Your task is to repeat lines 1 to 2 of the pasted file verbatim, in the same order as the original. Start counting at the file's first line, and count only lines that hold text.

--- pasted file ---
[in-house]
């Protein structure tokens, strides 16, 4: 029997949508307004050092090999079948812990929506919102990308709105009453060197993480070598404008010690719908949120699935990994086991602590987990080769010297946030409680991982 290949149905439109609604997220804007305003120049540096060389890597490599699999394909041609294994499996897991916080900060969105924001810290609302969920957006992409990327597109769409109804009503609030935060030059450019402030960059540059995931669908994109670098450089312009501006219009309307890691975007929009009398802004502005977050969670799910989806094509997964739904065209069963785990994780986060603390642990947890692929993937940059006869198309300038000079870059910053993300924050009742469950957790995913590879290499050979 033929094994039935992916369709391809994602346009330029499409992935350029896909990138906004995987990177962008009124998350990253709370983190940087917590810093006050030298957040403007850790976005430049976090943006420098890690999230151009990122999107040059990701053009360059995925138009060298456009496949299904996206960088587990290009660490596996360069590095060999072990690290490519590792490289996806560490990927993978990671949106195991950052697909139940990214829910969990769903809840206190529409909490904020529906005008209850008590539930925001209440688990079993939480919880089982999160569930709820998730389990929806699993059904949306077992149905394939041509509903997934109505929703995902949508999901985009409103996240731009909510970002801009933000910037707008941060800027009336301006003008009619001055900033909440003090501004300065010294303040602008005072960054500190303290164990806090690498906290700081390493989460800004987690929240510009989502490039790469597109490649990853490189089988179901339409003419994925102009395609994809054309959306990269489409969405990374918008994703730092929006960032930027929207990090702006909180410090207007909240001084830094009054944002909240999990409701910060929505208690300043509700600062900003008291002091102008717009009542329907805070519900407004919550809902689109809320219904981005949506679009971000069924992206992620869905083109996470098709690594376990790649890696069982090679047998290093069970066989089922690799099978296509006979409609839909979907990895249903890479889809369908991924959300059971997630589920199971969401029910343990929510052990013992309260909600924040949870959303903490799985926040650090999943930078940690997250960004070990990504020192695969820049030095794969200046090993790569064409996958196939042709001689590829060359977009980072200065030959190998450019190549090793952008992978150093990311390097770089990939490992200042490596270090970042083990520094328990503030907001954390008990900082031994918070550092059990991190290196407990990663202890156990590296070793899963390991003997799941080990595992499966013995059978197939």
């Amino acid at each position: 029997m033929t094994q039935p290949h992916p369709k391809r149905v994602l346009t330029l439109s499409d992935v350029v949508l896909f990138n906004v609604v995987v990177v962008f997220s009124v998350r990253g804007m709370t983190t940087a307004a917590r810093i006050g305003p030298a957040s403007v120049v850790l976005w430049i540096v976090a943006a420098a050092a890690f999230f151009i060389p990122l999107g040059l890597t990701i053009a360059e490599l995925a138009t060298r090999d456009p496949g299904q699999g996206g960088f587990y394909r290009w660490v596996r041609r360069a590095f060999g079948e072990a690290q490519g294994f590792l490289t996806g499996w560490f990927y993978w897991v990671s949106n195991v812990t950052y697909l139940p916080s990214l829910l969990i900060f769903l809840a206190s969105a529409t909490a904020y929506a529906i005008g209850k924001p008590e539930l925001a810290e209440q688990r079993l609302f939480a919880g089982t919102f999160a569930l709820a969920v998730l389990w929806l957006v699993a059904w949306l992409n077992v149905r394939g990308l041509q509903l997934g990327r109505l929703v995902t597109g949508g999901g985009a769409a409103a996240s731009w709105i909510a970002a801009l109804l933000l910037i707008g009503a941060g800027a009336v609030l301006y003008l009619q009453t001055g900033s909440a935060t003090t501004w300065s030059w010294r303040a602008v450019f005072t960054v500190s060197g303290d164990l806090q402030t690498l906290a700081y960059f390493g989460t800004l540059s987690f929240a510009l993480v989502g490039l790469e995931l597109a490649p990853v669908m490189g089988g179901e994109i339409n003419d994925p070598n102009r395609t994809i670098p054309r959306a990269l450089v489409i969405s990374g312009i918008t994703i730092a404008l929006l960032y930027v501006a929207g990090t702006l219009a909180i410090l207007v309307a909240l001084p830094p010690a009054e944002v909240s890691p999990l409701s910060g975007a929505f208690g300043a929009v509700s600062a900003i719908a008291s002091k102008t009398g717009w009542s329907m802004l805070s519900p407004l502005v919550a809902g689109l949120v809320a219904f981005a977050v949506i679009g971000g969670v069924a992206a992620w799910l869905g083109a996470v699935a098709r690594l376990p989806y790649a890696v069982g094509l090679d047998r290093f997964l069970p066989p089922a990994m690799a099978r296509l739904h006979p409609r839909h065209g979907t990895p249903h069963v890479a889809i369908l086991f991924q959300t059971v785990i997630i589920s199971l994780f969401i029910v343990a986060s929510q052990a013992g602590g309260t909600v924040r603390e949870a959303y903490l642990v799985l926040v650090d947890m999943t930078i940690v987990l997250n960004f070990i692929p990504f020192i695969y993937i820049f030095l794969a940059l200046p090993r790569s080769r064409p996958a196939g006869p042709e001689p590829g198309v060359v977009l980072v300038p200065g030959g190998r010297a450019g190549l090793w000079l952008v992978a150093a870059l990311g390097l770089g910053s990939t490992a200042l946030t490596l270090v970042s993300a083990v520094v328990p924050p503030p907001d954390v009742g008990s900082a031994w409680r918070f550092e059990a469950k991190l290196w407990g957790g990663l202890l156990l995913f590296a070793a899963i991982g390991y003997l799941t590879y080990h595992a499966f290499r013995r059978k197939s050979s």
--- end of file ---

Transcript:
[in-house]
């Protein structure tokens, strides 16, 4: 029997949508307004050092090999079948812990929506919102990308709105009453060197993480070598404008010690719908949120699935990994086991602590987990080769010297946030409680991982 290949149905439109609604997220804007305003120049540096060389890597490599699999394909041609294994499996897991916080900060969105924001810290609302969920957006992409990327597109769409109804009503609030935060030059450019402030960059540059995931669908994109670098450089312009501006219009309307890691975007929009009398802004502005977050969670799910989806094509997964739904065209069963785990994780986060603390642990947890692929993937940059006869198309300038000079870059910053993300924050009742469950957790995913590879290499050979 033929094994039935992916369709391809994602346009330029499409992935350029896909990138906004995987990177962008009124998350990253709370983190940087917590810093006050030298957040403007850790976005430049976090943006420098890690999230151009990122999107040059990701053009360059995925138009060298456009496949299904996206960088587990290009660490596996360069590095060999072990690290490519590792490289996806560490990927993978990671949106195991950052697909139940990214829910969990769903809840206190529409909490904020529906005008209850008590539930925001209440688990079993939480919880089982999160569930709820998730389990929806699993059904949306077992149905394939041509509903997934109505929703995902949508999901985009409103996240731009909510970002801009933000910037707008941060800027009336301006003008009619001055900033909440003090501004300065010294303040602008005072960054500190303290164990806090690498906290700081390493989460800004987690929240510009989502490039790469597109490649990853490189089988179901339409003419994925102009395609994809054309959306990269489409969405990374918008994703730092929006960032930027929207990090702006909180410090207007909240001084830094009054944002909240999990409701910060929505208690300043509700600062900003008291002091102008717009009542329907805070519900407004919550809902689109809320219904981005949506679009971000069924992206992620869905083109996470098709690594376990790649890696069982090679047998290093069970066989089922690799099978296509006979409609839909979907990895249903890479889809369908991924959300059971997630589920199971969401029910343990929510052990013992309260909600924040949870959303903490799985926040650090999943930078940690997250960004070990990504020192695969820049030095794969200046090993790569064409996958196939042709001689590829060359977009980072200065030959190998450019190549090793952008992978150093990311390097770089990939490992200042490596270090970042083990520094328990503030907001954390008990900082031994918070550092059990991190290196407990990663202890156990590296070793899963390991003997799941080990595992499966013995059978197939």